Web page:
Gatsby Thematic Essay In the novel The Great Gatsby by F. Scott Fitzgerald, lots of connections are drawn through various thematic subjects presented in this novel. One of these connections is between love, wealth, and social status, which are all very prominent subjects within The Great Gatsby. The relationships between various characters within the pages of this written work make one message very apparent: Love can be regarded as flimsy and deceitful when it is dictated by one’s wealth and social status.
Throughout The Great Gatsby, Myrtle Wilson desired to fit in with the upper class; however, her marriage to George Wilson prevented such from occurring. Myrtle failed to recognize her husband’s hard work and true character due to her efforts to rise in social status. In The Great Gatsby, Fitzgerald emphasized Myrtle’s hatred towards her marriage through her conversation with Catherine, depicting how people of the twenties focused more on wealth and power compared to moral American values. As readers closely evaluate the moment of Myrtle’s dialogue, she dictated her feelings towards her marriage in a way that supposedly justified her infidelity.
Gatsby’s dreams and aspirations in life are rather interesting and amazing as he goes about his life in the book. The Great Gatsby by F. Scott Fitzgerald helps highlight the social, moral, and political issue that were very present during the 1920’s and today. Gatsby is the focus of the book as before the book began, he was an ex-soldier who came to wealth by some rather illegal ways. Daisy a married woman is his person of interest, who was his ex-lover 5 years before the book started. Gatsby’s actions, and words demonstrate a clear obsession with Daisy that seems to have no end.
As we get to know throughout the novel, both of them have an affair, Daisy meets again with her old love, Gatsby, and Myrtle is the mistress of Tom. Daisy comes from a wealthy upper-class family and she has been raised in privilege while Myrtle has to fight for everything she has. Myrtle is attempting to give the impression of a wealthy, high-class woman, but she does not have the figure of a high-class woman. She has a “thick fish figure” (25) which connotes that she is not a skinny type nor beautiful. The appearance of Daisy is the contrast of Myrtle.
In a book about a tragic love story, one would not expect to find a deeper meaning behind the dangers of jealousy or peril of lust. However, in The Great Gatsby by F. Scott Fitzgerald, there is a deeper meaning beyond jealousy and love. In The Great Gatsby, the author uses an empathetic storyline as a symbol to unwittingly give a complex depiction of the nuisance that people create that not only destroy our world but our society and gives warning to what will occur if we continue the path of destruction. With this intention, the brilliant opinionated writer, expressed his opinion through symbols such as the characters he uses, the setting the story takes place in, and the objects he uses in the book.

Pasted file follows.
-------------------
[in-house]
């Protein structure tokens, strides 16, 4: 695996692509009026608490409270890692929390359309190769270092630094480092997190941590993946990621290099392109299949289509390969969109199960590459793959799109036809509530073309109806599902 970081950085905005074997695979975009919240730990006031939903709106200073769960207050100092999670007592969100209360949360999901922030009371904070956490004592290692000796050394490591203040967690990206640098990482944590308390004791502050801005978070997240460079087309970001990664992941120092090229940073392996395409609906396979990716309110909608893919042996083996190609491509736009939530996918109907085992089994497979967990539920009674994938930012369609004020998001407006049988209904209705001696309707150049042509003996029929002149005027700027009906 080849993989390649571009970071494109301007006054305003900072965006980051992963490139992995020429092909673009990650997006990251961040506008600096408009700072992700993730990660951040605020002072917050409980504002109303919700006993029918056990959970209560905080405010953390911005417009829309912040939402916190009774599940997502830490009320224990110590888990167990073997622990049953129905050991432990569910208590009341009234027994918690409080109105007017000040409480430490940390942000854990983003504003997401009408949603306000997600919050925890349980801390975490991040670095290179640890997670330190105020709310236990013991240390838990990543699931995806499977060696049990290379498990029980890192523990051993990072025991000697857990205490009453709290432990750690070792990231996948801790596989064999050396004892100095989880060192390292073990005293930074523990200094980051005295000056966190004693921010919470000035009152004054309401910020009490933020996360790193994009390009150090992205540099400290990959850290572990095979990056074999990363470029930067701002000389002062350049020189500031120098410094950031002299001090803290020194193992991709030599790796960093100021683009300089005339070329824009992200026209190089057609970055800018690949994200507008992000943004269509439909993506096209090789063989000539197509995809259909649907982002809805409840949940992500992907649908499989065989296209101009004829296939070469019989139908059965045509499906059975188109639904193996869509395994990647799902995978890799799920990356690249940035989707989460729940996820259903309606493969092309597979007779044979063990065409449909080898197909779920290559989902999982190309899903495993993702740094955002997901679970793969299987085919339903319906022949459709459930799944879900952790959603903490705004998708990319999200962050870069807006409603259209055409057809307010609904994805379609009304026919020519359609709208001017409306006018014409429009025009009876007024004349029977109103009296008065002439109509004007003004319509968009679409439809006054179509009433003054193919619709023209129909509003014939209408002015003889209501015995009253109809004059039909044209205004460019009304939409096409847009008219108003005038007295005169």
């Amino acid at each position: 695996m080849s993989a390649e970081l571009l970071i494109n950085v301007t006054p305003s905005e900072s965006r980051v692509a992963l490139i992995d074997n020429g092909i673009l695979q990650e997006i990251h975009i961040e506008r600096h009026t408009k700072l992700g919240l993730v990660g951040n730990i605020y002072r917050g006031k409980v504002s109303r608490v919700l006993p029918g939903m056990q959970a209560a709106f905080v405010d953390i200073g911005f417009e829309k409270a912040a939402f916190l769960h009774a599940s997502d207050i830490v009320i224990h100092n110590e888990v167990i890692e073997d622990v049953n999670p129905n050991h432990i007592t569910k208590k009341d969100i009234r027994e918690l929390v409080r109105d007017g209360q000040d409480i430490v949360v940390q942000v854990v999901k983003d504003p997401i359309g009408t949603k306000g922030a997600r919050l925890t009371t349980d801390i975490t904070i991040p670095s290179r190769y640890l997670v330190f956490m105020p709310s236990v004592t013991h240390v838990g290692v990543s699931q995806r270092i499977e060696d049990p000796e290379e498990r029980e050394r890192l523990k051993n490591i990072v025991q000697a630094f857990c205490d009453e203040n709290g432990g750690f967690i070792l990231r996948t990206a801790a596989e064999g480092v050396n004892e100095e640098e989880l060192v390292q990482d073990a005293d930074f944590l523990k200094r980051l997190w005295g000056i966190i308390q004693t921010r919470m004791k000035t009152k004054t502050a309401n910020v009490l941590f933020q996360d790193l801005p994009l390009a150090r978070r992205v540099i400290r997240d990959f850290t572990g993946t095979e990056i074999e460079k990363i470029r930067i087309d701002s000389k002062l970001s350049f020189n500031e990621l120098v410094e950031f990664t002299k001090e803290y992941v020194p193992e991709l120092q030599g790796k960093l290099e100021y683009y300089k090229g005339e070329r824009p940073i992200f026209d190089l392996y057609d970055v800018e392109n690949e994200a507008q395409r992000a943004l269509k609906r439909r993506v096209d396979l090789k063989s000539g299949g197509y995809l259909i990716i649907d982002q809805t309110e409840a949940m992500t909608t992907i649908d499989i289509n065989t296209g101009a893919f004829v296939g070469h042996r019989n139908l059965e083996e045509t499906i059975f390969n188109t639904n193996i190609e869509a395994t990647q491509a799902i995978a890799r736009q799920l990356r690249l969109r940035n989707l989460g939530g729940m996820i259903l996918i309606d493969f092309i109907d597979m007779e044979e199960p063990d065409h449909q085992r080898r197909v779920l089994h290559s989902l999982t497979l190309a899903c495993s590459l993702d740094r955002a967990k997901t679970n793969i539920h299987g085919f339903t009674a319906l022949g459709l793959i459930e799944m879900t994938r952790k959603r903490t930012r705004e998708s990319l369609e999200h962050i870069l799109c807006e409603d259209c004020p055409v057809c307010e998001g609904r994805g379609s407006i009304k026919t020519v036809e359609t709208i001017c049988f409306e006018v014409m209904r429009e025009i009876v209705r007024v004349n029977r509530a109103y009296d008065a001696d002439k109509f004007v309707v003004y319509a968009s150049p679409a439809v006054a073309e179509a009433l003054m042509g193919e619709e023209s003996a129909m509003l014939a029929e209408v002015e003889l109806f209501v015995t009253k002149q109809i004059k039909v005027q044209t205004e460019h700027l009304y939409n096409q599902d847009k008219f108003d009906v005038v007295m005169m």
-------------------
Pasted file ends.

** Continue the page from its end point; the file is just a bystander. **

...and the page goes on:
F. Scott Fitzgerald’s 1925 novel, The Great Gatsby, is full of themes of wealth, love, and tragedy. Also during the time this book was written, women’s suffrage had begun, so women were taking their first steps towards equality with men. The three main women characters in the novel: Daisy Buchanan, Myrtle Wilson, and Jordan Baker, all have things in common but can be vastly different; they reflect the view of women in the early 20th century. The Great Gatsby portrays the characters Daisy, Myrtle, and Jordan as stereotypes of women during the 1920s, seen in their behavior, beliefs, and their ultimate fate.
Item 2: Color Chart: In the book “The Great Gatsby,” by F. Scott Fitzgerald, colors have been used to represent the character’s unapparent and underlying thoughts, feelings, status and class. Through the motif of colors, Fitzgerald depicts the feelings of the character as he refers to a specific color while describing each one of them. The colors make a deep impact on the readers as they contain a profound meaning throughout the novel. There are around five main colors in the novel appearing frequently: white, yellow, green, blue and grey, which help the novel look more gaudy and idealistic.
F. Scott Fitzgerald’s timeless classic The Great Gatsby gives readers a look at 1920s America through Nick Carraway’s narration of the events following his move into the West Egg village of Long Island, New York. Nick chronicles the occurrences that happen amongst specific members of the American bourgeois - his second cousin (once removed) Daisy Buchanan, Daisy’s husband Tom Buchanan, and Daisy’s best friend Jordan Baker and a member of the “new rich” Jay Gatsby. Nick Carraway is a reflective Midwesterner who travels to New York to partake in the bond business. He comes from a prominent family that descended from the Dukes of Buccleuch. A graduate of Yale University, Nick Carraway is certainly a member of the upper class.